Our weekly Eat Club dinners involve a predictable truth. Almost nobody ever makes a reservation unless the menu and the price are set in stone. This creates our biggest problem: chefs and restaurateurs are laggard about composing their menus. That’s the reason for more dinner cancellations than all other causes combined. We need at least two weeks to penetrate the minds and appetites of readers and listeners.
The restaurant met all expectations and then some. I already think this is the best new restaurant of the past year. Now it’s a strong candidate for best Eat Club dinner of 2011. One marvelous dish after another came out of that teeny kitchen. None involved foolishness.
We started with an amuse-bouche of a single lump of crabmeat set in a savory panna cotta. One nice bite to go with the Louis Roederer brut. Then as fine a slice of foie gras as I have had. All extraneous abetments kept to one side. The foie gras was all, as it should be.
The next dish was the kind of thing we used to see during the peak years of modern, French-influenced grand dining in the mid to late 1980s, but very rarely now. A feuillete is a stack of puff pastry enclosing something with enough flavor to push the pastry into the background. In this case it was frog legs (removed from the bones), lobster, and veal sweetbreads, all touched by a buttery sauce with some capers strewn about. This is a ten-out-of-ten dish. Fabulous food. The time that chef-owner Ray Gruezke spent at Le Foret may have influenced this. A fine Rhone-style white from Tablas Creek was alongside.
Now we were allowed to calm down with a fried soft-shell crab, more or less disassembled (although not deconstructed) on top of a little salad. Odd mushrooms, tomatoes, more crabmeat lumps. Interesting wine idea: Fleurie, one of the Grand Cru Beaujolais, a wine too rarely served these days.
The meatiest course was a saddle of rabbit wrapped around a post of chorizo. A saddle is both loins pushed together to form one piece of tender white meat. This was good but a little overworked, I thought–for the one and only time tonight. The addition of cane syrup added a little sweetness that I was less than nuts about. Couldn’t find anything to complain about in the wine: Delas Crozes-Hermitage, nice big red.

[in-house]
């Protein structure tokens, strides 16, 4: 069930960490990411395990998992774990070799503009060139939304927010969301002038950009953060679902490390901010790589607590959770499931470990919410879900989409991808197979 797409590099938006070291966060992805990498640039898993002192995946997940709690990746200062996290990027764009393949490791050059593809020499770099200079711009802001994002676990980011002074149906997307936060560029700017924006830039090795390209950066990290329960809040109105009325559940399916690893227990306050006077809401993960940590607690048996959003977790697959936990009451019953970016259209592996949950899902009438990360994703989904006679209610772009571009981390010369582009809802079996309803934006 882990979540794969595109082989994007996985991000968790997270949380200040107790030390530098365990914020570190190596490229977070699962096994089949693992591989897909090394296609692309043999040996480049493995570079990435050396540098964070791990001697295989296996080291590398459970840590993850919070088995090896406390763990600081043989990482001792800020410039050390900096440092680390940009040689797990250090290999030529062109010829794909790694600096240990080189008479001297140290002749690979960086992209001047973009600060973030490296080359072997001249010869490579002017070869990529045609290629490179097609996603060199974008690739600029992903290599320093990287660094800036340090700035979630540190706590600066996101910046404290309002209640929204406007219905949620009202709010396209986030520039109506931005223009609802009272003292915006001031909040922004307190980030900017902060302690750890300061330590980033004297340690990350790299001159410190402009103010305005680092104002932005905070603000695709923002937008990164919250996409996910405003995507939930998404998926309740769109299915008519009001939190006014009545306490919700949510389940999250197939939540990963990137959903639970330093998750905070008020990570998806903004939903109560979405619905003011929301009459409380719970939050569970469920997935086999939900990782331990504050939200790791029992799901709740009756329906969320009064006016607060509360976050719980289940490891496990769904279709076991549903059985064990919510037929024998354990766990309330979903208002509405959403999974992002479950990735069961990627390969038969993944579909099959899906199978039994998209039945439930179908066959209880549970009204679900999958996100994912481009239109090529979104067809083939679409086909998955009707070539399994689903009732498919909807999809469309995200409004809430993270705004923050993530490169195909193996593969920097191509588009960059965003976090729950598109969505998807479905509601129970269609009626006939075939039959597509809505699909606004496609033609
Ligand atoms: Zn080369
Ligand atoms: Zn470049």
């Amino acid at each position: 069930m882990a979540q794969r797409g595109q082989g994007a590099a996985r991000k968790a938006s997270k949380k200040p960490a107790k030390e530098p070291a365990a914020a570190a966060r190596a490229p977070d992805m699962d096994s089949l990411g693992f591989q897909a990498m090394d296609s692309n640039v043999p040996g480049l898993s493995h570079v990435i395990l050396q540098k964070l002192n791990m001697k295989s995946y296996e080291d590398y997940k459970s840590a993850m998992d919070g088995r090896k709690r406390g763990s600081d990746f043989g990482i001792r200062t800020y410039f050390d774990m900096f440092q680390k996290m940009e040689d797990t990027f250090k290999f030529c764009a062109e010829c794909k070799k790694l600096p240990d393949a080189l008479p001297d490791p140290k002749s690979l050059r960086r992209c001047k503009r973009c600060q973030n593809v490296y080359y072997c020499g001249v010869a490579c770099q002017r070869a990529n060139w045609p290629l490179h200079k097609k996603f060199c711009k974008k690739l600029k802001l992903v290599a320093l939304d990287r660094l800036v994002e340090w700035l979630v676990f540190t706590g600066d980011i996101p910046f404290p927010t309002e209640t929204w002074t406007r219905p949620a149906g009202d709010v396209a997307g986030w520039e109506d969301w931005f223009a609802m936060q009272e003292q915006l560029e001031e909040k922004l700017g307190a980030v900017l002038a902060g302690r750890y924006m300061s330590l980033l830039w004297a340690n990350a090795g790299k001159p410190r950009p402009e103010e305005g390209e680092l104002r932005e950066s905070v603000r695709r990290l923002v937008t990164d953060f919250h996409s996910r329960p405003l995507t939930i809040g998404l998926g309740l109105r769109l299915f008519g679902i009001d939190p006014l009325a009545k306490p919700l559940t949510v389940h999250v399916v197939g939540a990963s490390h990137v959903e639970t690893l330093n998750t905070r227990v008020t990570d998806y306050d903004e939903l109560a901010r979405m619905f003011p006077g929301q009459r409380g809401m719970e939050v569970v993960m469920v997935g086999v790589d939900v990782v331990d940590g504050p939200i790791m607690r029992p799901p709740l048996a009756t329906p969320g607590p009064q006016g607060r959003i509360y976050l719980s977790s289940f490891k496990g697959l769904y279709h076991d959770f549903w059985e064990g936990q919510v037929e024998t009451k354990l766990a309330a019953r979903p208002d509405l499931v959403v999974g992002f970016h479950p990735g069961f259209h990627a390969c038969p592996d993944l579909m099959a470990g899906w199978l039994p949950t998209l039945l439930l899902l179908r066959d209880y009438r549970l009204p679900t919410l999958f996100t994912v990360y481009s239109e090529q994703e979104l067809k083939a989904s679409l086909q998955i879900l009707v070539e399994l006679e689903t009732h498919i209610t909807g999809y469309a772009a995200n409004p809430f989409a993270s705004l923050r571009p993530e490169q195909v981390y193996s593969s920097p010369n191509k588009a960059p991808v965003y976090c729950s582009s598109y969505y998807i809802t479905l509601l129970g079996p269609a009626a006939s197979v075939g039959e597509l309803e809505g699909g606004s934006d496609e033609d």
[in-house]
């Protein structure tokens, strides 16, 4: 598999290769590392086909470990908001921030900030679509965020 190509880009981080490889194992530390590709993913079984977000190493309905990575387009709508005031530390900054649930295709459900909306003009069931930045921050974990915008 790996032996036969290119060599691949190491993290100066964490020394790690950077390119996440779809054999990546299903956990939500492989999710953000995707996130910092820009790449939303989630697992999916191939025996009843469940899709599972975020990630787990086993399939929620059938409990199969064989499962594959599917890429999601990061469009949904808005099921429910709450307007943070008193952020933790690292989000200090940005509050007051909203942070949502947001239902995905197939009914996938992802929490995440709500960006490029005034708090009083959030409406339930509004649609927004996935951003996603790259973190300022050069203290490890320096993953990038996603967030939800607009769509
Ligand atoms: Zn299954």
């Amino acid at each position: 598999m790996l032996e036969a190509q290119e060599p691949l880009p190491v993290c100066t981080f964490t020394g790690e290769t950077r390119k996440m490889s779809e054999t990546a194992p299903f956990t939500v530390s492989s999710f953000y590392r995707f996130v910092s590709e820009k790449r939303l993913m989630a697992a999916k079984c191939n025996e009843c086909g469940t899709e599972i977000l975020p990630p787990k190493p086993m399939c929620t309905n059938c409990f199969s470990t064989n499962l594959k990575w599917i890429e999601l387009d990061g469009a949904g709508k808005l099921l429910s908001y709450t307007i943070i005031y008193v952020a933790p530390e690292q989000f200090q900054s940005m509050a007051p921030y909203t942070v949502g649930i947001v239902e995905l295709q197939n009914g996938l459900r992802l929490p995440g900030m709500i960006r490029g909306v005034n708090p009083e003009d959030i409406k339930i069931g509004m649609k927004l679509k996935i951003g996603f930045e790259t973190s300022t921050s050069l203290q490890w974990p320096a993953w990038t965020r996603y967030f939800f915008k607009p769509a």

Now we had a block of compressed watermelon. The chef squeezes it down in a vacuum-packer. Third time in the last two weeks I’ve encountered this idea. I’d never heard of it before then. Do all chefs read the same magazines, or do they get together like a cartel to decide which new dishes will be rolled out this week?
The dessert was a shiny orb of chocolate cake with a mousse of peanut butter and chocolate on the inside. It tasted like Halloween, which I guess is just right. We had a new cream liqueur called Drumgray, described by the representative from Martin Wine Cellar (which supplied the wines) as a “Scottish version of Bailey’s Irish Cream.” I couldn’t remember the last time I had that.
The first person to sign up for this dinner was veterinarian and wine connoisseur Tom David. I got to know him and his wine during the decade when we all went to the tastings at Martin Wine Cellar every week. He brought a bottle of Kistler Pinot Nois with a bit of age on it. It was fabulous, as Kistler has been every time in my experience except once.
If every Eat Club dinner we held were like this one, you’d never be able to get a reservation.